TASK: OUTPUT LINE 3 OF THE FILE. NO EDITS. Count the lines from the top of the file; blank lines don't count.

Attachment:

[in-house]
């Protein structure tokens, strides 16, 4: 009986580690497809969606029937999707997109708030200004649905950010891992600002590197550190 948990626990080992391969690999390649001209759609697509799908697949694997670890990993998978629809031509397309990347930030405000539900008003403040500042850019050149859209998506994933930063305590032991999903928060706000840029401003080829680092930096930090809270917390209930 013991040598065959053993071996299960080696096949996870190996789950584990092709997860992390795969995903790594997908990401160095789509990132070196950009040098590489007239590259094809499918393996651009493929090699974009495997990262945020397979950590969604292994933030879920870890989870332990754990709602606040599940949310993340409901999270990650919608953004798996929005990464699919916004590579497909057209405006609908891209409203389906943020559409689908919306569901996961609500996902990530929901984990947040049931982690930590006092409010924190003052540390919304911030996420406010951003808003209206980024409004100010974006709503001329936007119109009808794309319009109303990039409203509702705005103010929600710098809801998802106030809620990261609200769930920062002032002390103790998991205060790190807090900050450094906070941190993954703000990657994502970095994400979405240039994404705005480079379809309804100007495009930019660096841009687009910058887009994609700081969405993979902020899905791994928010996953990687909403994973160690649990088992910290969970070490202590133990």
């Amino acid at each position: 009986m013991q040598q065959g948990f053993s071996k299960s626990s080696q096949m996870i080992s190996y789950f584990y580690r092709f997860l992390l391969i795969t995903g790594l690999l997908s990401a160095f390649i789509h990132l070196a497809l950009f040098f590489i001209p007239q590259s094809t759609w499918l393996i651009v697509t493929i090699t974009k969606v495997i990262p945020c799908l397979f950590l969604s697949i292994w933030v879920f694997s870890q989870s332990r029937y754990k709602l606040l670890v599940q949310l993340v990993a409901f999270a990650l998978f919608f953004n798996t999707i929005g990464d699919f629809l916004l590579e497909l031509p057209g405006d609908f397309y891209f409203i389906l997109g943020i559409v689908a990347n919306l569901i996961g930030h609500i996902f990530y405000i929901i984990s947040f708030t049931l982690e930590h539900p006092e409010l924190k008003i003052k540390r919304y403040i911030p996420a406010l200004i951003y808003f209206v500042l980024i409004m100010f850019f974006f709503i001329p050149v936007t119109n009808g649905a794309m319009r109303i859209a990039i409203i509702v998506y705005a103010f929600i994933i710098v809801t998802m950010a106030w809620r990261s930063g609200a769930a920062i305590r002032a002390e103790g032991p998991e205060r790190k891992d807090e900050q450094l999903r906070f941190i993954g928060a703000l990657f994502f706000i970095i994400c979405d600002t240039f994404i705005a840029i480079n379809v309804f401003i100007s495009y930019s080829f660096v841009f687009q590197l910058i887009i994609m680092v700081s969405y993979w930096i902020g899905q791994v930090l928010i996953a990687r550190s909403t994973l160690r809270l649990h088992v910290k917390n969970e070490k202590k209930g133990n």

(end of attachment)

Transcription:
């Amino acid at each position: 009986m013991q040598q065959g948990f053993s071996k299960s626990s080696q096949m996870i080992s190996y789950f584990y580690r092709f997860l992390l391969i795969t995903g790594l690999l997908s990401a160095f390649i789509h990132l070196a497809l950009f040098f590489i001209p007239q590259s094809t759609w499918l393996i651009v697509t493929i090699t974009k969606v495997i990262p945020c799908l397979f950590l969604s697949i292994w933030v879920f694997s870890q989870s332990r029937y754990k709602l606040l670890v599940q949310l993340v990993a409901f999270a990650l998978f919608f953004n798996t999707i929005g990464d699919f629809l916004l590579e497909l031509p057209g405006d609908f397309y891209f409203i389906l997109g943020i559409v689908a990347n919306l569901i996961g930030h609500i996902f990530y405000i929901i984990s947040f708030t049931l982690e930590h539900p006092e409010l924190k008003i003052k540390r919304y403040i911030p996420a406010l200004i951003y808003f209206v500042l980024i409004m100010f850019f974006f709503i001329p050149v936007t119109n009808g649905a794309m319009r109303i859209a990039i409203i509702v998506y705005a103010f929600i994933i710098v809801t998802m950010a106030w809620r990261s930063g609200a769930a920062i305590r002032a002390e103790g032991p998991e205060r790190k891992d807090e900050q450094l999903r906070f941190i993954g928060a703000l990657f994502f706000i970095i994400c979405d600002t240039f994404i705005a840029i480079n379809v309804f401003i100007s495009y930019s080829f660096v841009f687009q590197l910058i887009i994609m680092v700081s969405y993979w930096i902020g899905q791994v930090l928010i996953a990687r550190s909403t994973l160690r809270l649990h088992v910290k917390n969970e070490k202590k209930g133990n």